Explore the city and discover exemplary fall leaf viewing in these Toronto parks and green spaces.
Toronto in the fall serves up just-perfect walking temperatures, and the city’s extensive park network and tree canopy make it a top-notch destination to take in vibrant autumn foliage.
These 10 unique fall walks will let you experience the natural wonder of strolling, wheeling or hiking trails and parks in Toronto.
Storybook Orchard Walk at Spadina House
The historic 1930s-themed Spadina Museum, next door to storybook Casa Loma, is ringed with pretty gardens and orchards. Follow its Storybook Orchard Walk featuring panels of artwork and poetry by Métis artist Leah Dorian from her book Poems to Honour Mother Earth.
While Spadina House itself is listed as partially accessible, this outdoor walking tour through the orchards is flat and fully wheelchair accessible. Now through September 24, 2023.
Seeing the Invisible MOCA Exhibition
This unforgettable augmented reality (AR) exhibition features virtual art from some of the world’s most prominent artists, including Ai WeiWei, but what’s more, you’ll stroll through some of west-end Toronto’s leafiest parks, like Sorauren and High Park.
Download Seeing The Invisible’s free smartphone app, and enjoy a self-paced guided stroll to discover digital installations starting at the Museum Of Contemporary Art (MOCA). Now through September 30, 2023.
There’s an epic fall leaf walk for every ability at High Park (as well as kid-pleasing playgrounds and a small zoo featuring bison and capybara). Paved with sidewalks through the main arteries, if elevation gains are a concern—it’s steep in some parts—try weekdays when you can park in lots scattered along different paths (the park is closed to vehicles on weekends and holidays).
Plenty of narrow footpaths wind through forested areas for a hiking-in-the-woods vibe, and there’s also a sedate walk along the Indigenous historic trail on the eastern side of Grenadier Pond. (High Park lies just southeast of the circa-1600s Haudenosaunee village of Teiaiagon, and First Nations people have inhabited the High Park area as early as 7,000 BC.)
Tranquil views of Lake Ontario and the spires of the tall Scarborough Bluffs (the geographical term for a rounded cliff) are the rewards for walking this easy loop. The surface is paved and flat with an adjacent public parking lot, making it accessible for wheelchairs and scooters.
Right next to it is a sandy beach, plenty of picnic tables scattered around the park, and accessible lookouts to get an even better view of the waves and Ice Age cliffs.
From its elevated position at the top of Scarborough Bluffs, 88-acre Guild Park offers not only a dazzling cliff-top view of the lake but also Pride & Prejudice vibes courtesy of its sweeping manicured lawns and marble elements in the form of over 70 historic architectural facades, salvage and classical statues.
The park proper is primarily grassy and partially paved, relatively flat and dotted with benches. It also forks into forested nature trails that draw both birders and photographers.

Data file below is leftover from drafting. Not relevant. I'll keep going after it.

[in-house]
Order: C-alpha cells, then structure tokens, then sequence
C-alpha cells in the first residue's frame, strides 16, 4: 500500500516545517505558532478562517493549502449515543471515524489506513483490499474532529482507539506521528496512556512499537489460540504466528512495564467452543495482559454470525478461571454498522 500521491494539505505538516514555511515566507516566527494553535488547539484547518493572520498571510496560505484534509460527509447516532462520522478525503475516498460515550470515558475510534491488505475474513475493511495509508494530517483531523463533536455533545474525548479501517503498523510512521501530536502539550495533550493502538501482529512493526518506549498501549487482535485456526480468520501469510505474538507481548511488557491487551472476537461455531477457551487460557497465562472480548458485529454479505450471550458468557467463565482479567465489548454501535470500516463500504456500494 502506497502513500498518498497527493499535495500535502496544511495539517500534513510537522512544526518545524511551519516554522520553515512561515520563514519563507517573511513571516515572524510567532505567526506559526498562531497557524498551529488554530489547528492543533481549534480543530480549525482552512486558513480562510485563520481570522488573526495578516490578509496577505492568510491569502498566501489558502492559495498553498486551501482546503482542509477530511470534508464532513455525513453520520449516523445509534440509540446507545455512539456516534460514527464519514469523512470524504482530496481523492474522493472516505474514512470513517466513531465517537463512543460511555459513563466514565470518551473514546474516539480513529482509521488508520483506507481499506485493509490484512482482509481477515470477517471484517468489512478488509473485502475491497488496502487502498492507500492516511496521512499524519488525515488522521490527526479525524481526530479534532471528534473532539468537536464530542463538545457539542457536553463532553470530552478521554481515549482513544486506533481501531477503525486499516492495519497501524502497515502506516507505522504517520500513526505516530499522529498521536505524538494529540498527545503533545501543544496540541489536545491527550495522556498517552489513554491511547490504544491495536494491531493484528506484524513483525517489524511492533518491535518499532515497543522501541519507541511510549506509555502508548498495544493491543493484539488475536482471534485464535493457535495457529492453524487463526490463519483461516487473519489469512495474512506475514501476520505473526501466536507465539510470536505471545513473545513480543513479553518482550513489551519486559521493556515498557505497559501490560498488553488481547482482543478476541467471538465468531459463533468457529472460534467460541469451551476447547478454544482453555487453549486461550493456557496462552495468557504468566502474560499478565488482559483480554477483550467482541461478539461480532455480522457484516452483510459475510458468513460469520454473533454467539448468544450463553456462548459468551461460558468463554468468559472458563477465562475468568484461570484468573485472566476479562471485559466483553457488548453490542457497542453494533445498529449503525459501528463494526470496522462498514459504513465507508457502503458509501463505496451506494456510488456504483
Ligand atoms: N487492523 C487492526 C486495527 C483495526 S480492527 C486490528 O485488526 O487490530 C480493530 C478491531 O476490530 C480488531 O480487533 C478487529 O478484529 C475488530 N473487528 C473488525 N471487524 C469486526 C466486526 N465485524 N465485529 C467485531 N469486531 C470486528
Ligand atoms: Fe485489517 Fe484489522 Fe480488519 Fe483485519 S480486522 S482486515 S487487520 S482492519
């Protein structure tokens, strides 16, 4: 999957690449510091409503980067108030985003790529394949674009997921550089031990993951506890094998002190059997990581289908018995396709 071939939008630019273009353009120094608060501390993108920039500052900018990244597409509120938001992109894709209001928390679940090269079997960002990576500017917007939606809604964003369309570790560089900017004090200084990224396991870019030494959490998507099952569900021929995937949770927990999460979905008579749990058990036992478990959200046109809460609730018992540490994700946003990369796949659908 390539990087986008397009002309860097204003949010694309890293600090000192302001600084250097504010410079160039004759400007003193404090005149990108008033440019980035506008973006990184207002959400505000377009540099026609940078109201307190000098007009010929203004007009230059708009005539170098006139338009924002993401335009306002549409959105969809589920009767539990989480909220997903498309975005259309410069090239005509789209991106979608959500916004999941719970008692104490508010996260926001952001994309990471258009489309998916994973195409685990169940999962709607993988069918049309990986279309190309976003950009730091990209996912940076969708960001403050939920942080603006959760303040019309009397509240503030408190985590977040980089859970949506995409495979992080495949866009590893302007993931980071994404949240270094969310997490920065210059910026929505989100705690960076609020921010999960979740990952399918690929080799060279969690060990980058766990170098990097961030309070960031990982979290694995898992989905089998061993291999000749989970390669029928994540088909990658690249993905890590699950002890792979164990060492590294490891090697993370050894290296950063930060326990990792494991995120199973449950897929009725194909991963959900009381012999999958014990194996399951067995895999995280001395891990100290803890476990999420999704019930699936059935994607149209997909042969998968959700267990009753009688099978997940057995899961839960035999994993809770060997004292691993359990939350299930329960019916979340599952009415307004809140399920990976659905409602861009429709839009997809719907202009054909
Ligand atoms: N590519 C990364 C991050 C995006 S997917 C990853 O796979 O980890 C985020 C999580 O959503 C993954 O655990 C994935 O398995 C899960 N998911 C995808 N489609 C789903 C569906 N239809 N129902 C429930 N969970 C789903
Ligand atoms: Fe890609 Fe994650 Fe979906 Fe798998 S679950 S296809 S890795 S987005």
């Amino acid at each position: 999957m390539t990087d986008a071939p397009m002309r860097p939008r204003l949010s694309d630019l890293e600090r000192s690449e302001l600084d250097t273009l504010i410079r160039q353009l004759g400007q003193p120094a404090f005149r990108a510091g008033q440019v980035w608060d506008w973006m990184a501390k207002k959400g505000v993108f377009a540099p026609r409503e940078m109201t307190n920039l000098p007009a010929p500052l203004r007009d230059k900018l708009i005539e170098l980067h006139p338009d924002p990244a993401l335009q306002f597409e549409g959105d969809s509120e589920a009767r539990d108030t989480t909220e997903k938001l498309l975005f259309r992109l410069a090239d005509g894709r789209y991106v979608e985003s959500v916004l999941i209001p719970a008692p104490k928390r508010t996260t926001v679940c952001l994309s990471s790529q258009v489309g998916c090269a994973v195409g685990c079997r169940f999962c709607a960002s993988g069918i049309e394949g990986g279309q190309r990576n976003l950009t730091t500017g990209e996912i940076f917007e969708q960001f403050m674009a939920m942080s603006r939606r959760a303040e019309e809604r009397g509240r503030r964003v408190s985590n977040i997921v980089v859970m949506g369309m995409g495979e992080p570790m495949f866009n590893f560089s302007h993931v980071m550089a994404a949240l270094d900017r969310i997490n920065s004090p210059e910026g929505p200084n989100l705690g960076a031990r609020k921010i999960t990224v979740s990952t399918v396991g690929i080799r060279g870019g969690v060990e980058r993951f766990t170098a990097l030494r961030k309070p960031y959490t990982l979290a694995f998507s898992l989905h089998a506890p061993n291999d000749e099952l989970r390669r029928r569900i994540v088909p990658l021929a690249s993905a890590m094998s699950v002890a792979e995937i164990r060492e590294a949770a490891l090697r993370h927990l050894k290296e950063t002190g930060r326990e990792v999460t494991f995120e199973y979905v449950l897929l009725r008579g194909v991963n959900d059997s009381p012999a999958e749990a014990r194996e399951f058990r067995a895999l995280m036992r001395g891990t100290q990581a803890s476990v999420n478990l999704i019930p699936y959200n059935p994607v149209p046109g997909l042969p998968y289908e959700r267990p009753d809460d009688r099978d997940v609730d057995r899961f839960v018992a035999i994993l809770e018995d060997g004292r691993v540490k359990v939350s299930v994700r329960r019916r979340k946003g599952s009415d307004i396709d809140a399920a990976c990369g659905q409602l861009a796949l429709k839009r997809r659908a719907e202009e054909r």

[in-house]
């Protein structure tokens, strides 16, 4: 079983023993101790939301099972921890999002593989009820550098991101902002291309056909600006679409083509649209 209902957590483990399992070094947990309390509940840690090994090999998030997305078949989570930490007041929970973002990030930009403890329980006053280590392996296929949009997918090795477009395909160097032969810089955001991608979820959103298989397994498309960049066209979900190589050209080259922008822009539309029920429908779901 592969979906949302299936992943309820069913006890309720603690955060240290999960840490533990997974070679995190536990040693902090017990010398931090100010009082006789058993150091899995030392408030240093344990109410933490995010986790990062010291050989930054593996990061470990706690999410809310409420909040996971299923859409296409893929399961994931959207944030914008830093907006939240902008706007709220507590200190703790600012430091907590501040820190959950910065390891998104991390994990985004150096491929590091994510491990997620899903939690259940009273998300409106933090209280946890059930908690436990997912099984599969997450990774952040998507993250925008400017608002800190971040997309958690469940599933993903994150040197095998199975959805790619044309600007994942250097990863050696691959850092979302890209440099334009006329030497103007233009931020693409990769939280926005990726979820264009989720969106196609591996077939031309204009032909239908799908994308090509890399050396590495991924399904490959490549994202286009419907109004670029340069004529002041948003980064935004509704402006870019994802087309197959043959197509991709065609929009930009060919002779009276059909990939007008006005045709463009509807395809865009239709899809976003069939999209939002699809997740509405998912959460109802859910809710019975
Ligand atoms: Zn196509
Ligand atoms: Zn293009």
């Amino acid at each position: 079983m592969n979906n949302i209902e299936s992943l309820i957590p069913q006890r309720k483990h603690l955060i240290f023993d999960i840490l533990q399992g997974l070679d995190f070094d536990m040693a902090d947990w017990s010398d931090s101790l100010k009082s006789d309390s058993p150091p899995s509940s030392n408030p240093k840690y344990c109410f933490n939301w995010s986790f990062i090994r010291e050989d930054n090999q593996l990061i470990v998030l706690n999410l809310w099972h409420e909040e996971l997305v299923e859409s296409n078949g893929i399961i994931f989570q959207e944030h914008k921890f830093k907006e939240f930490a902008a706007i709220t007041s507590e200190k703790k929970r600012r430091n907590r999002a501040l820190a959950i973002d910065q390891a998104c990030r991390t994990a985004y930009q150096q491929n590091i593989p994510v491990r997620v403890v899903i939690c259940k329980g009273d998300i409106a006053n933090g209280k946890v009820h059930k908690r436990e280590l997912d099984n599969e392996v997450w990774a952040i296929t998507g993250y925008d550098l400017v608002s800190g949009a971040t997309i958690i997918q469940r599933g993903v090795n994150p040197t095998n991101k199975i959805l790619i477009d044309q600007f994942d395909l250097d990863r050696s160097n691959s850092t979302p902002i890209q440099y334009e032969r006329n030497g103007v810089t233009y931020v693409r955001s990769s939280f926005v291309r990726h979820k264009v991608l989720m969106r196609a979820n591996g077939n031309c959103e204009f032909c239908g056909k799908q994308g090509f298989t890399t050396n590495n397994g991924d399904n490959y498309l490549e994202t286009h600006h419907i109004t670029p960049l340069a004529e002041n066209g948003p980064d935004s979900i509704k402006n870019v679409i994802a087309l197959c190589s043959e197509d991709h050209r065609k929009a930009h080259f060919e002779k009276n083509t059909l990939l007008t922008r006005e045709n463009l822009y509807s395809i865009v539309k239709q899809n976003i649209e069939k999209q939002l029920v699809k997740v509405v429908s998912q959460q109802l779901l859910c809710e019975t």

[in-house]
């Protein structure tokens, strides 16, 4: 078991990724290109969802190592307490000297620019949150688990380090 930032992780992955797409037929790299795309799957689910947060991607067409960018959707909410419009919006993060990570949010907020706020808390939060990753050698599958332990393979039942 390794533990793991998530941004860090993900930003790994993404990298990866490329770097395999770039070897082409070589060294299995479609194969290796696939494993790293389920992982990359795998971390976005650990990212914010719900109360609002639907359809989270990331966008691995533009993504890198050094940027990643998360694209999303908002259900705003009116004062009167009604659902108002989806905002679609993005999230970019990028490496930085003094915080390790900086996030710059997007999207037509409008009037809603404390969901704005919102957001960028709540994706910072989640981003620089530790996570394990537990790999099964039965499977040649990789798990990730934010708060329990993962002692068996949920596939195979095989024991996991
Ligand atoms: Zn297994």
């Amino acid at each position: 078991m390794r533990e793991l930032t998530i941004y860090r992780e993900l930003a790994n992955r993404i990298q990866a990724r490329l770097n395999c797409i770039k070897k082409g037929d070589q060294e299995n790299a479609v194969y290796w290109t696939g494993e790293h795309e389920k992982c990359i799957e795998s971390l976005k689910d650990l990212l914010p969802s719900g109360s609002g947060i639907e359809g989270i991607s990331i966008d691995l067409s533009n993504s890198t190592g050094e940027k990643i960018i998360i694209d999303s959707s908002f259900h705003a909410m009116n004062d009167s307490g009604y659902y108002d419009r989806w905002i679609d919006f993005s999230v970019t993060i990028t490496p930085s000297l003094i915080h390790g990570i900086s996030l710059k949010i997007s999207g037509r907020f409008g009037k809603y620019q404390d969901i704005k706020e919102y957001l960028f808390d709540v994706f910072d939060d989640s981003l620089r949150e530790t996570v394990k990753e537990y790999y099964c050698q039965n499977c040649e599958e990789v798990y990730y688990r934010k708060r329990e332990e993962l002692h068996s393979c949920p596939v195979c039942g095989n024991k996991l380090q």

Prefer a winter adventure in Guild Park? Go on a photo safari to take in the artful history of this Scarborough park that is rich in relics and views.
Rouge National Urban Park
Canada’s only urban national park, this rugged east-end gem is crisscrossed by trails (including some historically used by Indigenous Peoples). When peak fall colours hit, you’re guaranteed a blazing show.
For a short wetland jaunt, try Rouge Park’s 500 m (1640 ft) Rouge Marsh Trail, which features a flat boardwalk and accommodates wheelchairs. For a medium-length walk, try Reesor Way/Tanglewood Trail, a 3.3 km loop featuring mature forests and river views.
Just off of bustling Bloor Street West, you can amble down this leafy, paverstone pedestrian path tucked between the Royal Ontario Museum and University of Toronto campus.
Located in what was once a ravine for Taddle Creek (a waterway since buried underground), it’s a little steep in parts but lovely in its quiet splendour of autumn leaves. Architecture buffs will enjoy the mix of Brutalist buildings mixed with Romanesque and Gothic Revival architecture that the U of T campus is known for.
Tommy Thompson Park
Also known as Leslie Street Spit, this top spot for birdwatching has over 300 species on record. (Toronto is along a major migratory flight path.) Tommy Thompson is a flat, car-free zone jutting into Lake Ontario, with a paved surface and 5 km of trails.
Open on weekends, holidays and weekday evenings after 6 p.m., visitors can rent quadcycles (bikes with benches and four wheels, only one rider has to pedal), as well as fishing rods and tackle.
Once collectively known as Aiionwatha or Hiawatha’s Islands, Toronto Islands are traditionally a place for healing and ceremony, having spiritual significance for the Mississaugas of the Credit First Nation.
Even today, you can feel your shoulders relax as soon as the public ferry docks at this car-free, tree-dotted park with sandy beaches, a petting zoo and a hidden 1.5 km boardwalk.
There are sidewalks throughout, and it’s flat except for a few pedestrian bridges. Wheelchairs are available for loan at Centre Island's First Aid/Lost Children building near the ferry dock.
Cedarvale Ravine and Park
Hop off at St. Clair West subway station’s Heath Street exit and walk past the outdoor fitness equipment to the trailhead of Cedarvale Ravine. You’ll be rewarded with a quiet 2 km nature walk that winds through a marshland, surrounded by birdsong and mature trees with splendid blazing fall colours.
It’s steep at the entrance, so for a flat, accessibility-friendly walk, head to the north end of Cedarvale Park instead, which features an asphalted footpath and even more stunning treetop views.